13 January 2017
The government has released draft statutory instruments defining “important public services” as part of the Trade Union Act 2016.
The definition of “important” public services was a matter for contention during the passing of the bill, with many parties – including the Institute of Employment Rights – arguing that the UK should adopt the internationally recognised standard of “essential public services”, which encompasses services without which national security and the physical safety of the population could be put at risk. This may, for instance, include health, fire, police and border services.
However, determined to include transport and education in new restrictions on strike action, the Tory government pushed ahead to write its own definition of “important” services.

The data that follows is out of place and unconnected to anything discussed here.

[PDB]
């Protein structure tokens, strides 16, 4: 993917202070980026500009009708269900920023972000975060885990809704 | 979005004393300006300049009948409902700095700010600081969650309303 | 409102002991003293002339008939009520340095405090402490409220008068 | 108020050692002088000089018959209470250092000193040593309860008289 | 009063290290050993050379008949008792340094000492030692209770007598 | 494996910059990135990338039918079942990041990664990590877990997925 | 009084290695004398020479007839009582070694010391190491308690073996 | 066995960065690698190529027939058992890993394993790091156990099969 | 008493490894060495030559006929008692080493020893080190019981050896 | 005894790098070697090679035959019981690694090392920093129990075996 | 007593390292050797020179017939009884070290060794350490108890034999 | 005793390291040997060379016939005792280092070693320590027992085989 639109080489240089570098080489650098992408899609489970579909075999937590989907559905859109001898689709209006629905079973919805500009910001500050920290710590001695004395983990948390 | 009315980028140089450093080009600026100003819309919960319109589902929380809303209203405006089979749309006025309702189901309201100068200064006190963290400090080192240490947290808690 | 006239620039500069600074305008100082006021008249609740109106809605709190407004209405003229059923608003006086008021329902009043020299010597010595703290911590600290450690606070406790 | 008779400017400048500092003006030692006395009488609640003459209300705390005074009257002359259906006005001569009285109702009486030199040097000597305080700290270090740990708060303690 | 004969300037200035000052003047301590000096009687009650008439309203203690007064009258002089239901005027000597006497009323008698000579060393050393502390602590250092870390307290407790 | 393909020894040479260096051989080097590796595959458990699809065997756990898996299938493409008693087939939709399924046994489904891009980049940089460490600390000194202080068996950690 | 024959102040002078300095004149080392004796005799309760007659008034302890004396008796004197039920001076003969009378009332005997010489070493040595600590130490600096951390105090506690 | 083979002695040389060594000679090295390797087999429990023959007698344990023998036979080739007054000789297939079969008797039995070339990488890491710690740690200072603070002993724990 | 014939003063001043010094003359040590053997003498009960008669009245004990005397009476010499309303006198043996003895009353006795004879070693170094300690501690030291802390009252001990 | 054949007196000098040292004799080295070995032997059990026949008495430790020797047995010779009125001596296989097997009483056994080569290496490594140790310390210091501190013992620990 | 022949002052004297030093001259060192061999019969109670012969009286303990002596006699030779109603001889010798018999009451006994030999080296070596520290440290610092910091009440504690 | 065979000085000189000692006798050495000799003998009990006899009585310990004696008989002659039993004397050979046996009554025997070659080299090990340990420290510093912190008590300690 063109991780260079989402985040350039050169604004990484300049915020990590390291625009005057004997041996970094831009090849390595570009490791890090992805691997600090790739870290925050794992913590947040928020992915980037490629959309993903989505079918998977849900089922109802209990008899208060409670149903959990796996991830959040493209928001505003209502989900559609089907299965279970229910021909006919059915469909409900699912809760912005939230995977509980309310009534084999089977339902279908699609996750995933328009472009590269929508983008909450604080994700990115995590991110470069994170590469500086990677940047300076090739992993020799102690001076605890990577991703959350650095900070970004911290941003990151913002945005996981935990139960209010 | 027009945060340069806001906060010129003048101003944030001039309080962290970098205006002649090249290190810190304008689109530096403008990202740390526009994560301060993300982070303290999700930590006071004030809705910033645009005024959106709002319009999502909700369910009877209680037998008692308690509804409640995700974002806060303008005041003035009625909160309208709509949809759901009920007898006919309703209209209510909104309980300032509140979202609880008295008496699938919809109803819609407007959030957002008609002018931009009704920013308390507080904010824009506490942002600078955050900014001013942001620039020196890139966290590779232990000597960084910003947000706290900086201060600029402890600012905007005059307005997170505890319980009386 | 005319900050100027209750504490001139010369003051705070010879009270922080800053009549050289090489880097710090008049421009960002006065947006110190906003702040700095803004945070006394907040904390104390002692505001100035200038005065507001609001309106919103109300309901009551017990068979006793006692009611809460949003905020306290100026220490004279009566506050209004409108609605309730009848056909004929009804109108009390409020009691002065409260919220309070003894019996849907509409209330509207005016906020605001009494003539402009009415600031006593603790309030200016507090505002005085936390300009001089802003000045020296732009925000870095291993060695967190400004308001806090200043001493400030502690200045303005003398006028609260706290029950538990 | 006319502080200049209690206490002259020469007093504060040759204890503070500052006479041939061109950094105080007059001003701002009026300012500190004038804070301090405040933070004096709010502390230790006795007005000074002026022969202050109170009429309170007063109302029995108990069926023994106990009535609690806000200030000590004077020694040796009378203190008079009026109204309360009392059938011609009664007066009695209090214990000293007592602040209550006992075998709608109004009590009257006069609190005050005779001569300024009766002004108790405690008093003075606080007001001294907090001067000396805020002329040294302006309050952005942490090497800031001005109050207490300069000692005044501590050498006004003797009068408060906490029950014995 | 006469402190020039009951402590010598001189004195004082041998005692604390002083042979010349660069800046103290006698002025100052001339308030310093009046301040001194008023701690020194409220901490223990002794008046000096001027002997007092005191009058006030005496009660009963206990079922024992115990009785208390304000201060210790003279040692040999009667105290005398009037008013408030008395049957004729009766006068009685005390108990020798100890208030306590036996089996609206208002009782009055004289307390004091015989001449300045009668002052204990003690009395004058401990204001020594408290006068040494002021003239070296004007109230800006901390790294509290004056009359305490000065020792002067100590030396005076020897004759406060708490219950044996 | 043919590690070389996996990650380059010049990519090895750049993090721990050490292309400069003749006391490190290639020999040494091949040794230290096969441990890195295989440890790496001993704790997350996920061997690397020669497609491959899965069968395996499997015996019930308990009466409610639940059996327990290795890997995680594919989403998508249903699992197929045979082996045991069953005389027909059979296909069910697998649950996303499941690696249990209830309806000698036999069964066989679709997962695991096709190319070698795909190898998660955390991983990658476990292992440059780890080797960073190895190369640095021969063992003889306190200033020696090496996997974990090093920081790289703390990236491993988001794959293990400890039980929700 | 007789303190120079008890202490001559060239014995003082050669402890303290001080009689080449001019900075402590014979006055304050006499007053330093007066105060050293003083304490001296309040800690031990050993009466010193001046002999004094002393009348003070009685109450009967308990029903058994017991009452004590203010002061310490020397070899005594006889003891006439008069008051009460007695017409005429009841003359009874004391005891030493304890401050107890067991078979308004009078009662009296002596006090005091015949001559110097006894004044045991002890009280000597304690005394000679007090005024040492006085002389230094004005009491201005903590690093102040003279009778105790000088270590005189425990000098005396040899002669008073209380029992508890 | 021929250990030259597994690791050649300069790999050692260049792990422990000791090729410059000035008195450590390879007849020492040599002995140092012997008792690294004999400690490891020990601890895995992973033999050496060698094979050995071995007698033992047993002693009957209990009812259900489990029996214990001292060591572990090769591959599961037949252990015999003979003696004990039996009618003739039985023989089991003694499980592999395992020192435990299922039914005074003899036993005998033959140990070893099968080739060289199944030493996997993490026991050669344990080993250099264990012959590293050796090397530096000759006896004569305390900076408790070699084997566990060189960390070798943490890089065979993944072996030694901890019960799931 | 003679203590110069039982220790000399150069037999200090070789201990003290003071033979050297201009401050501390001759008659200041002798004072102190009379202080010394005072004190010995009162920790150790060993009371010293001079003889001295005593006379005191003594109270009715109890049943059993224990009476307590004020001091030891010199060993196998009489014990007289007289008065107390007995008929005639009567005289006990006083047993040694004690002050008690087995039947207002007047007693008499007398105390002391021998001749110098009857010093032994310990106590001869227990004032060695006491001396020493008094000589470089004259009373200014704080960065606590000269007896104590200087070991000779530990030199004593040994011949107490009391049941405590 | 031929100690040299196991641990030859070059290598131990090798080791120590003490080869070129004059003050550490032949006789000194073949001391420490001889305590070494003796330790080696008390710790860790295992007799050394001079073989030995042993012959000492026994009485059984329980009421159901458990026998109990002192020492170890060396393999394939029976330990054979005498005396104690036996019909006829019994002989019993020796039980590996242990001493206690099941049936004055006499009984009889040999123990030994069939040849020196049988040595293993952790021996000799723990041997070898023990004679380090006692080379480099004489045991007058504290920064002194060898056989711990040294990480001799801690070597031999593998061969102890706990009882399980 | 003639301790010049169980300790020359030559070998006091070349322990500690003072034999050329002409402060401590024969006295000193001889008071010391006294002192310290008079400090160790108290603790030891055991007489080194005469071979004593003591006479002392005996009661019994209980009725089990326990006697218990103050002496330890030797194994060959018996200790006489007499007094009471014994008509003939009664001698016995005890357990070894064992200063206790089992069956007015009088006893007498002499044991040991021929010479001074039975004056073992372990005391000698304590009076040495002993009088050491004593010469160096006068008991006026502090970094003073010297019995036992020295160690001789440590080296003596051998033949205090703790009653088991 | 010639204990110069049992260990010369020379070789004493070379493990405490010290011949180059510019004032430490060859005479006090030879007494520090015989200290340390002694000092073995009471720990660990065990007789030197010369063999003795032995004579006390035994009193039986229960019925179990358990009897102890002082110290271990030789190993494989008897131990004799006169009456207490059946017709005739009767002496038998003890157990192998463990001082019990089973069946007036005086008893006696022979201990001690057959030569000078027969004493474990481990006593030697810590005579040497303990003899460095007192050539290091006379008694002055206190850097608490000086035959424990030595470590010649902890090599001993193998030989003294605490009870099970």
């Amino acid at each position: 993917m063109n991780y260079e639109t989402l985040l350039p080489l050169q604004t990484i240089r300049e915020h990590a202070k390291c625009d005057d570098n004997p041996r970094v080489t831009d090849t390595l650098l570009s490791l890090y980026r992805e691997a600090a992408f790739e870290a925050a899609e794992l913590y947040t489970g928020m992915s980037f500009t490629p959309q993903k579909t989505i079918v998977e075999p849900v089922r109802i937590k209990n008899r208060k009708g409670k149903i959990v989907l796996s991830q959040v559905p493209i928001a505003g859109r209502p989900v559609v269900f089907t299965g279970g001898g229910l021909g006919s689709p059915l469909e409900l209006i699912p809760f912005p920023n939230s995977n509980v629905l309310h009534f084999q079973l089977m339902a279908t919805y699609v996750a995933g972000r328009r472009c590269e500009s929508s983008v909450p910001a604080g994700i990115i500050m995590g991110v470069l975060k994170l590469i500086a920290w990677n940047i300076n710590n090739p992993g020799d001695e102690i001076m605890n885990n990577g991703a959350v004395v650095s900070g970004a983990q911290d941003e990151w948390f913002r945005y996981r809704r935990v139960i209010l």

The services included in these definitions will have to jump through one extra hoop before they can take industrial action. As well as an increased threshold on turnout for strike ballots, which will apply to all workers, of 50%; “important” public service workers will also have to gain 40% support of the total workforce (including those who didn’t vote).
Click through to see who will be included in health services, fire services, transport, education, and border security.
It seems the recent London Underground and Southern Rail strikes would fall within these definitions, and will soon need to reach both turnout and support thresholds to take industrial action.